Ryan Wolber’s summers as a kid were spent with his parents—both teachers on break themselves—as they took road trips, went camping, and hiked around the country.

It gave him a greater appreciation for the environment, enough that he enrolled in Illinois State’s renewable energy program. But through his classes and internships, he began to see what really moved the needle on the everyday decisions that affect the environment—money.

“While I disagreed with that, that was the cold hard truth,” said Wolber, a 2012 graduate. “So I figured I should know more about that. So I picked up a double major in economics too.”

He’s putting both majors to use today working for the Illinois Green Business Association (IGBA), a Champaign-based nonprofit that shows companies how to adopt sustainable practices, then verifies they actually did. The former student leader is the IGBA’s certification manager, where he draws on Illinois State’s current crop of green students for a unique internship program, now in its third year.

The IGBA program is just one example of how Illinois State develops partnerships with business, educational, and government entities to provide learning, financial, and mutually beneficial opportunities. That’s one of the strategies laid out in the University’s latest strategic plan, Educating Illinois 2013-2018: Individualized Attention, Shared Aspirations.

Educating Illinois cover

Educating Illinois in action: Read more about how Illinois State’s strategic plan is being implemented: EducatingIllinois.IllinoisState.edu.

After training, IGBA’s student interns are assigned to a local business that’s expressed interest in becoming “green certified” in nine areas, such as water conservation and waste reduction and recycling. Using a combination of soft and hard business skills, the interns assess the company using a 270-item checklist, then help implement changes, then stick around to verify those changes have been made.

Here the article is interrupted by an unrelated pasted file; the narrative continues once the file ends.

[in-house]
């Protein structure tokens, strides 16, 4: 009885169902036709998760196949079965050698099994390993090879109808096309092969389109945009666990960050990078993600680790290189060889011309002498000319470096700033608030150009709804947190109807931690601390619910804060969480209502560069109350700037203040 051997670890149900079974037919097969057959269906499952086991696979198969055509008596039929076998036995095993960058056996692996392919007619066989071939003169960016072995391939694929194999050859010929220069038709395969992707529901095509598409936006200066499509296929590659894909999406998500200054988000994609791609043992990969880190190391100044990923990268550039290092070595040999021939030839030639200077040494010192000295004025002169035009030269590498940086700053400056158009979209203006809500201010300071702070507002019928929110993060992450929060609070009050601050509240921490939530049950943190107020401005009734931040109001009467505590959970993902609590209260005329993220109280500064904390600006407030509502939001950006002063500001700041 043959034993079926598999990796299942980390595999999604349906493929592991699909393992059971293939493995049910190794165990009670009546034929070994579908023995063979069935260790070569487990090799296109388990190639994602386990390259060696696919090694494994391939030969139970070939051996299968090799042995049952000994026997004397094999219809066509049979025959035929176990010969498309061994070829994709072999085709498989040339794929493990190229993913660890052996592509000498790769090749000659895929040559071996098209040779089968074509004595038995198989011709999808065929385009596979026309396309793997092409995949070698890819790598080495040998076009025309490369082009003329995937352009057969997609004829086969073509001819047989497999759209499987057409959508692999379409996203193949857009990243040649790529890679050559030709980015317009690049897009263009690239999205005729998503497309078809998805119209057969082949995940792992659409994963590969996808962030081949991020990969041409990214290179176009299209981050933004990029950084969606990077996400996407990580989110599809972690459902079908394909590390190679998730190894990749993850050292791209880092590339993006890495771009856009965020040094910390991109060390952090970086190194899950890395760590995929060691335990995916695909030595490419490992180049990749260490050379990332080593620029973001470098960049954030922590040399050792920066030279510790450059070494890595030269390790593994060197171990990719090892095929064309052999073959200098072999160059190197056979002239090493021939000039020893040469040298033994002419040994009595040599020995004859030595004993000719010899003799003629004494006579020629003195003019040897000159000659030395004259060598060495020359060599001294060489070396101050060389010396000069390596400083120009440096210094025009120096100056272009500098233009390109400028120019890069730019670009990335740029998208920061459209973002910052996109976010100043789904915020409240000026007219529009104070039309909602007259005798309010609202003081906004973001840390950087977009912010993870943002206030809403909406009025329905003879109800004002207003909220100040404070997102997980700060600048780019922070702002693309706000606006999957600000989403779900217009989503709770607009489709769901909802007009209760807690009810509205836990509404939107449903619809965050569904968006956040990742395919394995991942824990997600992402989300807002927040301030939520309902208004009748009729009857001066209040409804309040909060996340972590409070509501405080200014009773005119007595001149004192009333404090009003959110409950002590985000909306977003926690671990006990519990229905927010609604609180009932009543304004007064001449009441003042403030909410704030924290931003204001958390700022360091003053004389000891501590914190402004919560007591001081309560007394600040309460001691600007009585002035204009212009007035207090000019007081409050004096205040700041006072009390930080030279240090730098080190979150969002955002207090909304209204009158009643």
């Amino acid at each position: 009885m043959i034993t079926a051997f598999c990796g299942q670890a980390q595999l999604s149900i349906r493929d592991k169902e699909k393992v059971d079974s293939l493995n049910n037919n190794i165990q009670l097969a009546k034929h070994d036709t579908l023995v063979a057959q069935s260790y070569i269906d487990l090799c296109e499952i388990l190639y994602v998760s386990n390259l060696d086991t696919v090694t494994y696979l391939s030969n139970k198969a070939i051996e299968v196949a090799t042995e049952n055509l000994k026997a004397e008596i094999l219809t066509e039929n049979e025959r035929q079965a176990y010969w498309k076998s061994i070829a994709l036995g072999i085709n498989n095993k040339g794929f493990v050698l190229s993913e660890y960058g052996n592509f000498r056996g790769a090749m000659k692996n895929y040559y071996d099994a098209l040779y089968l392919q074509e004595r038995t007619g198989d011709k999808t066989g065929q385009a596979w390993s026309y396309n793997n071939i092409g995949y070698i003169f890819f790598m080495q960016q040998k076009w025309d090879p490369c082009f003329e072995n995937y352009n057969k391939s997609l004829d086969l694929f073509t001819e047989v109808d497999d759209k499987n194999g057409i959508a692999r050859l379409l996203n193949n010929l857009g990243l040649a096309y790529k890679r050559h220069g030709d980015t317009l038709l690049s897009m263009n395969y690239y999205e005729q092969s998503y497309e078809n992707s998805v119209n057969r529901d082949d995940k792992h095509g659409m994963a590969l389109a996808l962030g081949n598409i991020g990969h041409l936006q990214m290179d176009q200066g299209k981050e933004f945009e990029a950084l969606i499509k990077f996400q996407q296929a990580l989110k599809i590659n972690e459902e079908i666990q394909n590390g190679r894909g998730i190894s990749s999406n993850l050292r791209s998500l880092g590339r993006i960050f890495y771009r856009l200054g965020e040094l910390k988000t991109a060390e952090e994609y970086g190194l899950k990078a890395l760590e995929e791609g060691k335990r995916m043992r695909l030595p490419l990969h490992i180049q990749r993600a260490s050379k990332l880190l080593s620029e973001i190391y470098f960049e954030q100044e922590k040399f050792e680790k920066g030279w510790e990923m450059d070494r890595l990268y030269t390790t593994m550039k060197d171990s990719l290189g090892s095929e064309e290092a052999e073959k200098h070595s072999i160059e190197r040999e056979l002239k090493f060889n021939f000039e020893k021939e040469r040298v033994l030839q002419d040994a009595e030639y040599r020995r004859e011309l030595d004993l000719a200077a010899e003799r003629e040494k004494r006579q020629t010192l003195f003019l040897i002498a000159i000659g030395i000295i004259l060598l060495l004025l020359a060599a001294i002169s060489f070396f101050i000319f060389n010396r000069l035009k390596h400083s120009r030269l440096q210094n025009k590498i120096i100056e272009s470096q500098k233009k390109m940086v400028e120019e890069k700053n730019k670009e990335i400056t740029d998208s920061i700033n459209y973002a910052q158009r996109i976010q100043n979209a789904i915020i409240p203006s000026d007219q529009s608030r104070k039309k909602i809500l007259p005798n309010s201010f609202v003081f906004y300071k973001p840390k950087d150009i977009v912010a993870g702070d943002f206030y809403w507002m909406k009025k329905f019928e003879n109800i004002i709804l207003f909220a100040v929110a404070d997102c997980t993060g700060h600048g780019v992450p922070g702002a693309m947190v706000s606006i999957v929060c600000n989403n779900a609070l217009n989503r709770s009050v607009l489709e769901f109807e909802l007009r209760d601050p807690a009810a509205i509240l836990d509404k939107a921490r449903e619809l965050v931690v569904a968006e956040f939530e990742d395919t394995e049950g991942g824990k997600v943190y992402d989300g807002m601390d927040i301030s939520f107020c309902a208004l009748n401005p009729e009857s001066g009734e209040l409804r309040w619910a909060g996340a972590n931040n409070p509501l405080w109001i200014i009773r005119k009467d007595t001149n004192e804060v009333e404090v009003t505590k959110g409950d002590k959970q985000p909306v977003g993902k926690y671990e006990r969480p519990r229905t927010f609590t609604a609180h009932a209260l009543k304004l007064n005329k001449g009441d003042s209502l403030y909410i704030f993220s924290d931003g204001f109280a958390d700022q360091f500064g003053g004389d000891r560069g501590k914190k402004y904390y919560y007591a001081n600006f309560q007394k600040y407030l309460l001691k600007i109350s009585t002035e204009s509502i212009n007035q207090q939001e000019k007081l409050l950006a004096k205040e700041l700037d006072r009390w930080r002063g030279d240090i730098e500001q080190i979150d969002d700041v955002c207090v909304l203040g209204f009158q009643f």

“They’re part consultant, part regulator,” Wolber said.

Illinois State students have already helped certify Uptown Normal’s Marriott Hotel and Conference Center, Vitesse Cycle Shop, and the Bloomington-Normal Economic Development Council (EDC), with six more currently enrolled in the certification process and now working with their interns. (The IGBA also certifies businesses around the state, as well as its work with utility companies and education efforts.)

One of those interns is senior renewable energy major Andrew Verderber, who is assigned to certify the Ecology Action Center, a not-for-profit based in an Uptown house dating back to the early 1860s.

Verderber was drawn to the internship program after hearing positive buzz about it from Missy Nergard in Illinois State’s Office of Sustainability, which recently earned the IGBA’s Green Champion Award (along with the EDC) at the organization’s Green Business Summit in the Chicago suburbs.

Verderber also liked the prospect of getting valuable real-world job experience for himself while also leaving a business better off than we he arrived, as well as certified.

“From there, they can market themselves, they can stand out from other businesses in the community by showing that they are making an effort, and hopefully others will follow,” said Verderber, who would like to work as a consultant advising large-building owners how to cut their energy use and costs.

Cody and Andrew at EAC

IGBA interns Cody Baker, right, and Andrew Verderber at the Ecology Action Center.

Former IGBA interns have gone on to put their on-the-job training to good use.

Accounting major Rachel Foley ’13 wanted to add value to her degree in a way that supported her passions for the environment and ethical business practices. So she added the new College of Business minor in business environment and sustainability and in May was one of the first students to graduate with it.

Foley interned for a semester with IGBA, helping certify the Marriott, Vitesse, and EDC while getting experience using her professional communication skills in an audit-like setting.

Today, she’s a corporate auditor with Illinois Tool Works Inc., a Glenview-based firm with operations in 58 countries and around 60,000 employees. She’s doing work very similar to her IGBA internship—gathering documentation, interviewing different employees, and implementing best accounting practices. She also reviews the company’s Corporate Social Responsibility (CSR) report and other financial statements.

“I do not think I would be working at the job I am today without my experience as an intern with the IGBA,” Foley said.

Ryan Denham can be reached at rmdenha@IllinoisState.edu.